GOP lawmakers in Arizona to plan balanced budget convention

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Arizona State Capitol Building Arizona State Capitol Building

Lawmakers from 19 states are set to convene at the Arizona Capitol on Tuesday to come up with a plan for a constitutional convention that would propose a federal balanced budget amendment.

The four-day meeting is designed to set the stage if 34 state Legislatures approve a call to amend the Constitution through a convention. Currently, 27 states have active requests to convene a convention, all controlled by Republicans.

[RELATED: $9.8 billion Arizona budget heads to happy governor]

A convention has never successfully been used to propose an amendment. All 27 amendments that have been adopted were proposed by Congress.

But a balanced budget amendment is a core goal of conservative Republicans who have gained control of a growing number of state Legislatures in recent years, now controlling both chambers in 32 states.

The goal of amendment backers is to eliminate the federal deficit and drive down the national debt, which is approaching $20 trillion. The current federal budget includes spending of about $4 trillion and has a shortfall of nearly $700 billion, according to the Congressional Budget Office. Congress debated a balanced budget amendment in the early and mid-1990s, but it did not pass.

Arizona is hosting 75 delegates this week, all Republicans. State Rep. Kelly Townsend said efforts to invite Democratic states have not been successful. Proposed rules say delegates must be approved by both houses of their home state Legislature "so that they can legitimately vote and represent their state," Townsend said.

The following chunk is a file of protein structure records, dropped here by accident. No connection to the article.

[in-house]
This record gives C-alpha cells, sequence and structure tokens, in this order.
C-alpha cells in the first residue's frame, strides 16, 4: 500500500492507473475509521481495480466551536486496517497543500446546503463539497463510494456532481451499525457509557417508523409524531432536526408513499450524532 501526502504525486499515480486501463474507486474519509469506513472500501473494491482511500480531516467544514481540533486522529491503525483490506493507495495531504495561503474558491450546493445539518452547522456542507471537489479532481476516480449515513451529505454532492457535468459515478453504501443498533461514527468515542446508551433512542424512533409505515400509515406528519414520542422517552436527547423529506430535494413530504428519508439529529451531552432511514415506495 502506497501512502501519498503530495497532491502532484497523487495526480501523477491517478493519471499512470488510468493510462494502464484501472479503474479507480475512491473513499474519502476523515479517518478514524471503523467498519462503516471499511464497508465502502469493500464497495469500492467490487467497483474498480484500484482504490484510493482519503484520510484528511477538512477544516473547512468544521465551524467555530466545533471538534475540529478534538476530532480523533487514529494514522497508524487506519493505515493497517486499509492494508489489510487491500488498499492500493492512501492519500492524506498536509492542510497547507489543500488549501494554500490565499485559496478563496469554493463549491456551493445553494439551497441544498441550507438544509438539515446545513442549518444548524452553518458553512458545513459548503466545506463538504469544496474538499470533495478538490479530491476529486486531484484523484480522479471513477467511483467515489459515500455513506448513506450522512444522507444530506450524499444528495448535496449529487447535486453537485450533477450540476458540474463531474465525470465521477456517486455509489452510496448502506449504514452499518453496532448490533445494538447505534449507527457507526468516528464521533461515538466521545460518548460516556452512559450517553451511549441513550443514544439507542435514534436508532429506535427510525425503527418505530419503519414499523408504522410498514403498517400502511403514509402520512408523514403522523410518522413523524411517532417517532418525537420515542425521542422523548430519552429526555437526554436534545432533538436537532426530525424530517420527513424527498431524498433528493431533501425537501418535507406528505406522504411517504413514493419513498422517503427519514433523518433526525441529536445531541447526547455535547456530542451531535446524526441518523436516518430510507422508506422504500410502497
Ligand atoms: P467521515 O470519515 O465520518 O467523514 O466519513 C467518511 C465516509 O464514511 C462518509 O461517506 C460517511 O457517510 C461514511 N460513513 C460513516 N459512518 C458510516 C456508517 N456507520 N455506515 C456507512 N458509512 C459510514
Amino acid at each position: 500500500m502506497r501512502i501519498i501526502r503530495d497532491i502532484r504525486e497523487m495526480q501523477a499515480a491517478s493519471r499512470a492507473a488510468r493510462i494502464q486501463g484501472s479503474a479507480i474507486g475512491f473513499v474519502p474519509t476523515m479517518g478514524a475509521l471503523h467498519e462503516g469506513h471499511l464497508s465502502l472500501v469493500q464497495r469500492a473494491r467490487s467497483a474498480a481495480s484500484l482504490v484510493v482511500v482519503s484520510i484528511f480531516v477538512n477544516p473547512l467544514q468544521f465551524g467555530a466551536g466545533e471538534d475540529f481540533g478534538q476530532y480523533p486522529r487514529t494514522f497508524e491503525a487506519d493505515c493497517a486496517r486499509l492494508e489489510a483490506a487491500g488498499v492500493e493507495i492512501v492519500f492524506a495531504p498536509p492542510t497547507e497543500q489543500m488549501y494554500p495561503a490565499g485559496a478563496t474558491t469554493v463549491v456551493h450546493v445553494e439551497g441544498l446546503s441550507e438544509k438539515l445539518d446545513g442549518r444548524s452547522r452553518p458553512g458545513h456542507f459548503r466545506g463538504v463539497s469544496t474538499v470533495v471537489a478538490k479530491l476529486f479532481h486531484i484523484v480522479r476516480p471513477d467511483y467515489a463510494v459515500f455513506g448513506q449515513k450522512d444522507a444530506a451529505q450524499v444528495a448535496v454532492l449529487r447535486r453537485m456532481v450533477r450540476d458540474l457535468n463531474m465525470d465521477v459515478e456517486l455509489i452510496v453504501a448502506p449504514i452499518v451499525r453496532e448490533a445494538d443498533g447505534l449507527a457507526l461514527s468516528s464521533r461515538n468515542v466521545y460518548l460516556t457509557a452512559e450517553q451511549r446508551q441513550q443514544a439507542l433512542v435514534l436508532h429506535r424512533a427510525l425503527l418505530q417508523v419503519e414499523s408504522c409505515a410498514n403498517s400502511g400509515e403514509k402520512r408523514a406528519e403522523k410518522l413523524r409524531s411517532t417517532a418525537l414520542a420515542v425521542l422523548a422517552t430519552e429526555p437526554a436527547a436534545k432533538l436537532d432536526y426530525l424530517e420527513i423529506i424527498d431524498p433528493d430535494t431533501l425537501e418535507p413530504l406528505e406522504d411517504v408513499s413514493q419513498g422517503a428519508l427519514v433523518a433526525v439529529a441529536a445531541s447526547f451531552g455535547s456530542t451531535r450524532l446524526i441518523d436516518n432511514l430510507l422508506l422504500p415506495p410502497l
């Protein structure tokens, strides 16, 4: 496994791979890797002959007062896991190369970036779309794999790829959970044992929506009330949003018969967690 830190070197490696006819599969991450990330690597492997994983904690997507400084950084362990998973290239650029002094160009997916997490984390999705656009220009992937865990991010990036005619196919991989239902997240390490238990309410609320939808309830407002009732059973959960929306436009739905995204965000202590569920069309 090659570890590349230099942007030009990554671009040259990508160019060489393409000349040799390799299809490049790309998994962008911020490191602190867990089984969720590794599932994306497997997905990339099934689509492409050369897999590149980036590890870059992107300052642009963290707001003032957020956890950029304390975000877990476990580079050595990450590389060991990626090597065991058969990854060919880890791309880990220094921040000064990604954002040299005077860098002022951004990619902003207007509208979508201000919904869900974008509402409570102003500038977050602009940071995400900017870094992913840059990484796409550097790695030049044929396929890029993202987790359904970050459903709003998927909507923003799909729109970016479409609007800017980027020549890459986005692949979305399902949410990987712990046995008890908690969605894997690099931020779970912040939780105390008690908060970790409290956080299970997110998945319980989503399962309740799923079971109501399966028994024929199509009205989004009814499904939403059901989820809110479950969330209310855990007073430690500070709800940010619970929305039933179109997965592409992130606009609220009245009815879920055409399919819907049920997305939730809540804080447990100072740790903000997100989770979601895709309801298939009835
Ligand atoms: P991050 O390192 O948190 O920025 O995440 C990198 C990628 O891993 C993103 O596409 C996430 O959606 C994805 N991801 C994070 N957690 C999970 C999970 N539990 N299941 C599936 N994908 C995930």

[RELATED: Arizona Legislature set to debate $9.8 billion budget]

"You can't say that we blocked Democrats - I've been begging them to come," she said.

If backers, which include groups like the American Legislative Exchange Council and the Koch Brothers-backed Americans for Prosperity, succeed in getting the required 32 states on board and adopt an amendment, it still must be ratified by three-quarters of the states. That high bar limits the chances of a "runaway convention" where delegates could do a wholesale rewrite of the Constitution, Townsend said.

"There's no way we could do something so nefarious," she said. "Whatever we do when we close down and adjourn, our final product has to be viable. It's not binding yet, and the states have to ratify it - that's 38 of them."

Opponents of a balanced budget amendment argue that a convention could go off-track and move into other areas. They also say a balanced budget amendment could threaten the economy.

"By requiring a balanced budget every year, no matter the state of the economy, such an amendment would risk tipping weak economies into recession and making recessions longer and deeper, causing very large job losses," according to a policy paper by the liberal Center on Budget and Policy Priorities.

That's because lawmakers would be forced to cut spending during recessions, removing a key way the federal government can boost economic activity.

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